I had about four days at home to prepare the children before the transplant. It was the first time I had told them about it.

Caroline was 13, Helen was 11 and Jack was seven. I said: Mummy has to go into hospital, she will lose her hair but she will be much better when she comes out.”

Again, I was given an extremely high dose of chemo and taken over to St James’s for the infusion of my stem cells.

It is a weird sensation; there’s this smell of sweetcorn or broccoli and there’s dryness in your mouth. It is not dreadful but it is strange to have something being pumped back into you.

Then it was back to Beaumont where I was in total isolation for 14 days. That period was incredibly low. It was the first time I realised that I had something very serious wrong with me. I fell into the deepest, darkest place ever.

While the team was very encouraging, I spent days just being so sick. My throat was infected, I couldn’t touch food, I was not sleeping, my hair fell out – there were very dramatic things happening all at once and I was on my own.

After 21 days, I went home. I was coming back to a house where everything was familiar, but nothing in my life was familiar any more. I had been through a trauma and it had changed me.

For the first few months, the team wasn’t detecting any myeloma. I went back to work part-time in March 2009. My hair started to grow back and I felt great.

However, within a year, I started to feel the bone pain and the para protein levels (an indicator of abnormal cells) started to creep up.

They have decided to give me another stem cell transplant now and I’ve had three cycles of very high-dose chemo to prepare me for it. My stem cells from the first time are already there for me.

I will still have to go through isolation and the high-dose chemo and I will lose my hair. I know what it involves this time around.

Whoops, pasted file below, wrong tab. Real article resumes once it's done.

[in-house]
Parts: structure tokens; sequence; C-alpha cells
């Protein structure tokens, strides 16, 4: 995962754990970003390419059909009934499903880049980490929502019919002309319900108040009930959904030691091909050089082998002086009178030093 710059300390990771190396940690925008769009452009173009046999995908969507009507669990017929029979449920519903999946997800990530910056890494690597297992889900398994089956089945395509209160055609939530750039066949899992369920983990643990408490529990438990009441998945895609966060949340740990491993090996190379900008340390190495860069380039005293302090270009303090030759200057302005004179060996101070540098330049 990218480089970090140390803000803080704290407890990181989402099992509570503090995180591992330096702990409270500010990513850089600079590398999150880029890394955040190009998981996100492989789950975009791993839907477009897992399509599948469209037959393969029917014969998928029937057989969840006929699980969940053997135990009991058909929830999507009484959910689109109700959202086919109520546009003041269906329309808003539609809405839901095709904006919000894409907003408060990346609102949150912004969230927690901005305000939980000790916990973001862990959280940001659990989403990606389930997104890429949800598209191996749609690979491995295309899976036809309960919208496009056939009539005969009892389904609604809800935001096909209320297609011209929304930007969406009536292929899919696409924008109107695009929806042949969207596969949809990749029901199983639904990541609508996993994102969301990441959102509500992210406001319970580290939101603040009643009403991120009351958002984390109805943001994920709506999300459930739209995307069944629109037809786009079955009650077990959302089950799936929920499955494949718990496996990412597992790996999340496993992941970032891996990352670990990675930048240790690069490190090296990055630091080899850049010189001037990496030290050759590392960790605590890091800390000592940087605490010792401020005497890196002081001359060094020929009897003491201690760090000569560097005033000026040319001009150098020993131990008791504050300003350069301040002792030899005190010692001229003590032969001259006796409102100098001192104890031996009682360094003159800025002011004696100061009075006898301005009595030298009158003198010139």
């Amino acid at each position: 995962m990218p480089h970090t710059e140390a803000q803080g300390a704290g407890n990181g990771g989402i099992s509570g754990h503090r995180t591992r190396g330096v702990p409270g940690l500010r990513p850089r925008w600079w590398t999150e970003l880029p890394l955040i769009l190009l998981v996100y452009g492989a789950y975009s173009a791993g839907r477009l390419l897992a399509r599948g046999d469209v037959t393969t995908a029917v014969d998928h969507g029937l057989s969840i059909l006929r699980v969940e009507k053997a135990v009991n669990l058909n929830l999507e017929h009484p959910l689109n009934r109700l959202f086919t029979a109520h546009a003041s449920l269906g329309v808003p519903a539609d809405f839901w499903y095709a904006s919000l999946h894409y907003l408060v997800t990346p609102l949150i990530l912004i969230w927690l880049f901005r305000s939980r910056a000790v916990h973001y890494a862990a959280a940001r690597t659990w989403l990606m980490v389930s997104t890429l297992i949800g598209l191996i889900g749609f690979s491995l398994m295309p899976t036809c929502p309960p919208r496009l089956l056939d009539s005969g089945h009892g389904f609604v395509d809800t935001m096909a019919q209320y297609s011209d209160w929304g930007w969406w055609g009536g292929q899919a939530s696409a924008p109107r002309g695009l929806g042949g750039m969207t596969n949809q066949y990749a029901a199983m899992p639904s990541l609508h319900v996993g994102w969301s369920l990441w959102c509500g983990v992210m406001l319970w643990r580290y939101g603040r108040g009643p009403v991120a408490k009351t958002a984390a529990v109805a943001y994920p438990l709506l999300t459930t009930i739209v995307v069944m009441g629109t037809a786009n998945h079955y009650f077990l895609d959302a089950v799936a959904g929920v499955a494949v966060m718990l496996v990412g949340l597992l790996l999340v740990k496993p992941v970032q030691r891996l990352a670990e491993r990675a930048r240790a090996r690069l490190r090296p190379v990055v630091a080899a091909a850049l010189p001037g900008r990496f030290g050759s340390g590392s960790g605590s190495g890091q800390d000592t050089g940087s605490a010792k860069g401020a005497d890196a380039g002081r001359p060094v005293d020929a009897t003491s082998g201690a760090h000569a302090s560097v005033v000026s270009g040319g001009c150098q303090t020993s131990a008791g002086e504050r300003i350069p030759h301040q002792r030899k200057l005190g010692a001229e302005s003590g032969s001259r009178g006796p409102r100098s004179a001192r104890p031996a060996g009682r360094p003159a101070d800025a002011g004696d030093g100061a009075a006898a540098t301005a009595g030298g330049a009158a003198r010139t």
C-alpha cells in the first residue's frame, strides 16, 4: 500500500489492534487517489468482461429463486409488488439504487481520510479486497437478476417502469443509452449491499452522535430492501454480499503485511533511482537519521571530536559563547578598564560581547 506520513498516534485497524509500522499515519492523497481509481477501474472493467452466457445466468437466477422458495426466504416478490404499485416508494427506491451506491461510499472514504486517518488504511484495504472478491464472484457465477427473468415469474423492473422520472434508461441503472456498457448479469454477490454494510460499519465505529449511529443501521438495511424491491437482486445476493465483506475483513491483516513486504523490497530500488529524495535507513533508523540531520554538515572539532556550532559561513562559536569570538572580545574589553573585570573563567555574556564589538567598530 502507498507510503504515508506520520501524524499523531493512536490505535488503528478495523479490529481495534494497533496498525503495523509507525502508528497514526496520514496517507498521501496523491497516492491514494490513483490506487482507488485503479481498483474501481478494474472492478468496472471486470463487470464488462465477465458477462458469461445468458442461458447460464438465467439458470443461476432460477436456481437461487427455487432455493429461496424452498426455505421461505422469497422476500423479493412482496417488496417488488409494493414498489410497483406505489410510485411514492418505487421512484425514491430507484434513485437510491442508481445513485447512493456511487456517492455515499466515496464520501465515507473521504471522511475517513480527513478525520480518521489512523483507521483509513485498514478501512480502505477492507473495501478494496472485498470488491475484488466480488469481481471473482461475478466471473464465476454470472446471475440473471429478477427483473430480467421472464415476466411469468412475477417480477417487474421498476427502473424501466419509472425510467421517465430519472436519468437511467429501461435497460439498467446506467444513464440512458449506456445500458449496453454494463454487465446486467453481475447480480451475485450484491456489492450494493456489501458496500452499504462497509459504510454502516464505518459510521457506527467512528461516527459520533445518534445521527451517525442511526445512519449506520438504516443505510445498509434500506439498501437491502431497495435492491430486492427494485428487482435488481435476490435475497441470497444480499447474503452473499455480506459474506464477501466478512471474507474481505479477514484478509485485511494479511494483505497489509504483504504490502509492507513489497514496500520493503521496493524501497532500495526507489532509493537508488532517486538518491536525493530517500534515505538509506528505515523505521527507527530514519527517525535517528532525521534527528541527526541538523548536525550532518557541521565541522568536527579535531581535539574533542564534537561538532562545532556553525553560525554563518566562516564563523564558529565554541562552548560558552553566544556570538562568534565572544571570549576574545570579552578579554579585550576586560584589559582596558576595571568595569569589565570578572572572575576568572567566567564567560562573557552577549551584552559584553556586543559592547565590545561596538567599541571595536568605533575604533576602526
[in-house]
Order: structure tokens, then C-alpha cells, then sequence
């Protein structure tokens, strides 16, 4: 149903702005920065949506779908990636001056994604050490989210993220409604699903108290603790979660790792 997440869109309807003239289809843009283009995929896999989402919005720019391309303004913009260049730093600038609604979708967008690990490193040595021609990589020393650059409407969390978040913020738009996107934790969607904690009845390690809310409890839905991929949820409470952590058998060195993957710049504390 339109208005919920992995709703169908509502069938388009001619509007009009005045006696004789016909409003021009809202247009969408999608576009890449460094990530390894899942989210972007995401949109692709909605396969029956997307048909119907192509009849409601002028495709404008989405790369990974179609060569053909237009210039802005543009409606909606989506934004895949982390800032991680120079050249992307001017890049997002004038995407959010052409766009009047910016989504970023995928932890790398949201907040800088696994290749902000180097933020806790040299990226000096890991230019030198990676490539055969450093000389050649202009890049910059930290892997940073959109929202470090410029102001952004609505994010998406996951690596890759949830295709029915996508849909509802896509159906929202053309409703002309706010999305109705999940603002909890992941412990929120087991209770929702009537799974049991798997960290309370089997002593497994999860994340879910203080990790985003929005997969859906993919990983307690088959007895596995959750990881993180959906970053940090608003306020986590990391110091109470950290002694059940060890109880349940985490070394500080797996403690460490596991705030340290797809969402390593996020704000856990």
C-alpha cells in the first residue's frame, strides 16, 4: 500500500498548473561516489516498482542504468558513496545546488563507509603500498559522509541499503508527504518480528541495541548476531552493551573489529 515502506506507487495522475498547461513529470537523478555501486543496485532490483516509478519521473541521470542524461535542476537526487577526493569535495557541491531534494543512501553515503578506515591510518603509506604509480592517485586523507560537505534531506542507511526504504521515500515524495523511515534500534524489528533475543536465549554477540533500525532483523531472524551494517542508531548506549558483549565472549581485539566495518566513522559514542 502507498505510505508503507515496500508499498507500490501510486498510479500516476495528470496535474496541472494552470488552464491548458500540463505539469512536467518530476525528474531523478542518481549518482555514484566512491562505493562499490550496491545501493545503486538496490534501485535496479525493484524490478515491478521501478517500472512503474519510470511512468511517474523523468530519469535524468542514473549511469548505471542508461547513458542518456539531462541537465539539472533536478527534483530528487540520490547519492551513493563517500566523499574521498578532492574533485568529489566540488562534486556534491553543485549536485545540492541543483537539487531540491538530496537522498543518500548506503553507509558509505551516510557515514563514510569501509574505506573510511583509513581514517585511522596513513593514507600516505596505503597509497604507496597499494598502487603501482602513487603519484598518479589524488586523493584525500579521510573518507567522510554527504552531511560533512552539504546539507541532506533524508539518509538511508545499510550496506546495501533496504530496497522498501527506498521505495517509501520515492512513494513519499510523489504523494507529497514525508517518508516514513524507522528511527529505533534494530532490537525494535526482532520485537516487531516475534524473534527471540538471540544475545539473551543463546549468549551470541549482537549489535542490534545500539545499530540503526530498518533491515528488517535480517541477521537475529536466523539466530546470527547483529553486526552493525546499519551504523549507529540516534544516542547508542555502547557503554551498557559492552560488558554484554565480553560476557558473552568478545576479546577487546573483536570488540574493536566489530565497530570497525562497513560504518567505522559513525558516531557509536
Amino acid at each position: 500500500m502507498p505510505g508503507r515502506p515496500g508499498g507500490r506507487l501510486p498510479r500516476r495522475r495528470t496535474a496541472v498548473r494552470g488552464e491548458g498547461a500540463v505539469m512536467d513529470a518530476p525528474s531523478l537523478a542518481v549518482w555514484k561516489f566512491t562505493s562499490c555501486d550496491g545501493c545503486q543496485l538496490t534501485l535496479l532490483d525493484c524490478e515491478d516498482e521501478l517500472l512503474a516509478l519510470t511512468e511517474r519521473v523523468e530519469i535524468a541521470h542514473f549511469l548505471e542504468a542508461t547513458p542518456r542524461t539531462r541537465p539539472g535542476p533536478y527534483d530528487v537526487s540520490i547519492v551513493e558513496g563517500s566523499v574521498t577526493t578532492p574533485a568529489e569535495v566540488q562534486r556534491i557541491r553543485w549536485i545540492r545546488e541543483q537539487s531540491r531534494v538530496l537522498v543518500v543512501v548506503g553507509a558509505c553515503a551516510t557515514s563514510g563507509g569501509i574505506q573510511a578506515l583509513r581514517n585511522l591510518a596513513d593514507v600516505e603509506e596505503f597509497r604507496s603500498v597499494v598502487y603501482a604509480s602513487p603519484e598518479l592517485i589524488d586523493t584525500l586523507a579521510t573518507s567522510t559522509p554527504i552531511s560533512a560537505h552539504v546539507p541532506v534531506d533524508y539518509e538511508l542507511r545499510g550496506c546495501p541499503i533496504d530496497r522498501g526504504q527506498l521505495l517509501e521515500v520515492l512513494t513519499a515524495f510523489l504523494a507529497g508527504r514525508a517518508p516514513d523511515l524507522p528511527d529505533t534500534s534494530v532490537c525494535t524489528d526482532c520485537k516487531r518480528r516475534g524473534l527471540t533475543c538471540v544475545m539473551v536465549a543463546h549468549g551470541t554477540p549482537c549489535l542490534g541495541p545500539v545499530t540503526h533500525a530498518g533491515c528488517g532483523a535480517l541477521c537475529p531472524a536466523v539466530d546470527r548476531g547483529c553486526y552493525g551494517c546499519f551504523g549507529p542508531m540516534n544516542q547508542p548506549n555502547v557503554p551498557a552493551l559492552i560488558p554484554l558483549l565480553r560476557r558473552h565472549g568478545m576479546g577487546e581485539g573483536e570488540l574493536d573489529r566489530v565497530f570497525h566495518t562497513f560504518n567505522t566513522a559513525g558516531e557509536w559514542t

It’s worse this time because my children know what’s happening. I think you can tolerate pain yourself, but the biggest pain sometimes is the pain in my children’s eyes. That is probably the most difficult part to cope with.

I’ve had to come to terms with a lot. I had decided to give up work. I was very upset about that because it marked another stage. I was just 50. However, I’ve decided I can turn that around, so it’s a reinvention of Regina.

Being diagnosed with a condition that is fairly life threatening, you learn about the people around you. I have wonderful family and friends who are worth their weight in gold and you see goodness in other people you never would expect.

Now and then, I get that pitiful look in people’s eyes. I don’t do pity. I don’t have time, so I’m selective about the people I want to be around.

My eldest child, Caroline, is now 17; Helen is doing her Junior Cert; and Jack is having his Confirmation, so there is a lot happening, I want to get into St James’s and just get this over with.

Some days, I want to scream and shout and say, “This has been a tough road” and allow myself that freedom, but then I dig myself back up, and dust myself off and get on with it.

There will be new treatments in the future and I want to get down the road to those new treatments.

REGINA McHUGH (ODEA) in conversation with JOANNE HUNT